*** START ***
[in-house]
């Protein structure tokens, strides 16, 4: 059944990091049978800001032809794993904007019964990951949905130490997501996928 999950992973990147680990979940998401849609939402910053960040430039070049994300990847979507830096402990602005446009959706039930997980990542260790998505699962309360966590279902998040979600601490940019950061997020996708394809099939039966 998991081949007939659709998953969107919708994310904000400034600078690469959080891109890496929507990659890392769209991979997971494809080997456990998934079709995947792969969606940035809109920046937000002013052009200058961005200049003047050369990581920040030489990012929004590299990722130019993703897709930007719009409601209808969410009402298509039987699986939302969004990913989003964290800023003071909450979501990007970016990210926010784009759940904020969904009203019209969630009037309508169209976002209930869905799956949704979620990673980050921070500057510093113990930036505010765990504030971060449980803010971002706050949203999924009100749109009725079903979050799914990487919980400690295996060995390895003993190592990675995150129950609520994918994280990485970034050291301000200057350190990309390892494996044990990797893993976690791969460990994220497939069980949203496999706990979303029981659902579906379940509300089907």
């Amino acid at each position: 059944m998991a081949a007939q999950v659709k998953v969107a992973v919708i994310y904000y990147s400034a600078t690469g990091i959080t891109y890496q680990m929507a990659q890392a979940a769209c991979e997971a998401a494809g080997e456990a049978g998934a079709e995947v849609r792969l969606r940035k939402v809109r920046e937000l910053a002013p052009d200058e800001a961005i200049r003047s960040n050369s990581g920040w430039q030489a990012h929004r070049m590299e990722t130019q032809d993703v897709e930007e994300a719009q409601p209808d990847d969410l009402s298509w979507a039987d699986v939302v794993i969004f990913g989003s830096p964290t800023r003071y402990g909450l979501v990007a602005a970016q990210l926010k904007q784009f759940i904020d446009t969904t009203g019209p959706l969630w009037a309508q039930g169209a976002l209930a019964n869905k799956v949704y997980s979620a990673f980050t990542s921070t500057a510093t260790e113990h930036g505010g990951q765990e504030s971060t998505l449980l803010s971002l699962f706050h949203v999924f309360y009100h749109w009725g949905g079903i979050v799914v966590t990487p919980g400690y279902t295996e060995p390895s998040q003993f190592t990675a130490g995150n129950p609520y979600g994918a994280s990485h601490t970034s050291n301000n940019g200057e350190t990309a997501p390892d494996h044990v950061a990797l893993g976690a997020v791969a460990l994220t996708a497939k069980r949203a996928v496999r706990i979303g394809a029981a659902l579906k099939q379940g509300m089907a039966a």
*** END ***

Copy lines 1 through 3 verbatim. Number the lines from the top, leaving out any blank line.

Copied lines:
[in-house]
């Protein structure tokens, strides 16, 4: 059944990091049978800001032809794993904007019964990951949905130490997501996928 999950992973990147680990979940998401849609939402910053960040430039070049994300990847979507830096402990602005446009959706039930997980990542260790998505699962309360966590279902998040979600601490940019950061997020996708394809099939039966 998991081949007939659709998953969107919708994310904000400034600078690469959080891109890496929507990659890392769209991979997971494809080997456990998934079709995947792969969606940035809109920046937000002013052009200058961005200049003047050369990581920040030489990012929004590299990722130019993703897709930007719009409601209808969410009402298509039987699986939302969004990913989003964290800023003071909450979501990007970016990210926010784009759940904020969904009203019209969630009037309508169209976002209930869905799956949704979620990673980050921070500057510093113990930036505010765990504030971060449980803010971002706050949203999924009100749109009725079903979050799914990487919980400690295996060995390895003993190592990675995150129950609520994918994280990485970034050291301000200057350190990309390892494996044990990797893993976690791969460990994220497939069980949203496999706990979303029981659902579906379940509300089907």
């Amino acid at each position: 059944m998991a081949a007939q999950v659709k998953v969107a992973v919708i994310y904000y990147s400034a600078t690469g990091i959080t891109y890496q680990m929507a990659q890392a979940a769209c991979e997971a998401a494809g080997e456990a049978g998934a079709e995947v849609r792969l969606r940035k939402v809109r920046e937000l910053a002013p052009d200058e800001a961005i200049r003047s960040n050369s990581g920040w430039q030489a990012h929004r070049m590299e990722t130019q032809d993703v897709e930007e994300a719009q409601p209808d990847d969410l009402s298509w979507a039987d699986v939302v794993i969004f990913g989003s830096p964290t800023r003071y402990g909450l979501v990007a602005a970016q990210l926010k904007q784009f759940i904020d446009t969904t009203g019209p959706l969630w009037a309508q039930g169209a976002l209930a019964n869905k799956v949704y997980s979620a990673f980050t990542s921070t500057a510093t260790e113990h930036g505010g990951q765990e504030s971060t998505l449980l803010s971002l699962f706050h949203v999924f309360y009100h749109w009725g949905g079903i979050v799914v966590t990487p919980g400690y279902t295996e060995p390895s998040q003993f190592t990675a130490g995150n129950p609520y979600g994918a994280s990485h601490t970034s050291n301000n940019g200057e350190t990309a997501p390892d494996h044990v950061a990797l893993g976690a997020v791969a460990l994220t996708a497939k069980r949203a996928v496999r706990i979303g394809a029981a659902l579906k099939q379940g509300m089907a039966a």